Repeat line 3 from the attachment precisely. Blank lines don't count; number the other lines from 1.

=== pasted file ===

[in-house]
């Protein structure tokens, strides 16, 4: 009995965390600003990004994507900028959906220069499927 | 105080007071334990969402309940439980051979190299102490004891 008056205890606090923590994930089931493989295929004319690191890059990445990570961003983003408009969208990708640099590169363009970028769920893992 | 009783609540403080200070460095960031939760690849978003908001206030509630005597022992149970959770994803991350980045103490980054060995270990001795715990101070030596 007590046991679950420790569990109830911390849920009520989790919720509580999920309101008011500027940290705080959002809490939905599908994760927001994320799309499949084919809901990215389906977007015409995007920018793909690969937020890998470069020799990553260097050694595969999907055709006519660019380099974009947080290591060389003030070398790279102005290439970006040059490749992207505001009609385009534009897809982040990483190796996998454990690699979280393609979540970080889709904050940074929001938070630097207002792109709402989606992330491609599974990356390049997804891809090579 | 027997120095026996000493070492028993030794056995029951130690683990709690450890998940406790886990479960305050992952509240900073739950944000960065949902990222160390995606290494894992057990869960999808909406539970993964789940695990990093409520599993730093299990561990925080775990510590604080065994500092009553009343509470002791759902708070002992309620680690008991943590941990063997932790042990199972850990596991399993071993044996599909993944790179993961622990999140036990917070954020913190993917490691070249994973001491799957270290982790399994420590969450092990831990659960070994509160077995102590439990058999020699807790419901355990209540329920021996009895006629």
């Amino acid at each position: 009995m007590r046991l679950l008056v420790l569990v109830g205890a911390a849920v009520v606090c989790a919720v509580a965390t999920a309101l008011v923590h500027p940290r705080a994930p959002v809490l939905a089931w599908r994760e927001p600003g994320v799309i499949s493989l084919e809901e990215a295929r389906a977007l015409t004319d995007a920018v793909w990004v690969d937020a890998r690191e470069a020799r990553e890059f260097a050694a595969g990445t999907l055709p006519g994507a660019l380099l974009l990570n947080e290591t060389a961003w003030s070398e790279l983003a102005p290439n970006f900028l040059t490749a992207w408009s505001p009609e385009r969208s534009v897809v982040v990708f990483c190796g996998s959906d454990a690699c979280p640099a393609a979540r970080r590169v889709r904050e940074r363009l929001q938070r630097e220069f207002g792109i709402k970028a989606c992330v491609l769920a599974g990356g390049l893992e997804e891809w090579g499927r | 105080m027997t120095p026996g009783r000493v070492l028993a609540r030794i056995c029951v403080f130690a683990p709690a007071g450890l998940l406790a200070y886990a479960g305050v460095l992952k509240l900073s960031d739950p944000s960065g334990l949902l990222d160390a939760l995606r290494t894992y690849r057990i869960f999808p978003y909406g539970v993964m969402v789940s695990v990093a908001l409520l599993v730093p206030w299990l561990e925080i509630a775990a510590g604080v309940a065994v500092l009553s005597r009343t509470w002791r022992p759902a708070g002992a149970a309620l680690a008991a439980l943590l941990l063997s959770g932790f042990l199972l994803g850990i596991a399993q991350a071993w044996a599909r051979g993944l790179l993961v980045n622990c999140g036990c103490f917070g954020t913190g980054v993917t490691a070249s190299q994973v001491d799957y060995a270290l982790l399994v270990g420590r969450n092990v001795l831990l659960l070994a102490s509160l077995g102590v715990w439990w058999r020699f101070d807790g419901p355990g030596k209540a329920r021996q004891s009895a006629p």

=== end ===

């Amino acid at each position: 009995m007590r046991l679950l008056v420790l569990v109830g205890a911390a849920v009520v606090c989790a919720v509580a965390t999920a309101l008011v923590h500027p940290r705080a994930p959002v809490l939905a089931w599908r994760e927001p600003g994320v799309i499949s493989l084919e809901e990215a295929r389906a977007l015409t004319d995007a920018v793909w990004v690969d937020a890998r690191e470069a020799r990553e890059f260097a050694a595969g990445t999907l055709p006519g994507a660019l380099l974009l990570n947080e290591t060389a961003w003030s070398e790279l983003a102005p290439n970006f900028l040059t490749a992207w408009s505001p009609e385009r969208s534009v897809v982040v990708f990483c190796g996998s959906d454990a690699c979280p640099a393609a979540r970080r590169v889709r904050e940074r363009l929001q938070r630097e220069f207002g792109i709402k970028a989606c992330v491609l769920a599974g990356g390049l893992e997804e891809w090579g499927r | 105080m027997t120095p026996g009783r000493v070492l028993a609540r030794i056995c029951v403080f130690a683990p709690a007071g450890l998940l406790a200070y886990a479960g305050v460095l992952k509240l900073s960031d739950p944000s960065g334990l949902l990222d160390a939760l995606r290494t894992y690849r057990i869960f999808p978003y909406g539970v993964m969402v789940s695990v990093a908001l409520l599993v730093p206030w299990l561990e925080i509630a775990a510590g604080v309940a065994v500092l009553s005597r009343t509470w002791r022992p759902a708070g002992a149970a309620l680690a008991a439980l943590l941990l063997s959770g932790f042990l199972l994803g850990i596991a399993q991350a071993w044996a599909r051979g993944l790179l993961v980045n622990c999140g036990c103490f917070g954020t913190g980054v993917t490691a070249s190299q994973v001491d799957y060995a270290l982790l399994v270990g420590r969450n092990v001795l831990l659960l070994a102490s509160l077995g102590v715990w439990w058999r020699f101070d807790g419901p355990g030596k209540a329920r021996q004891s009895a006629p």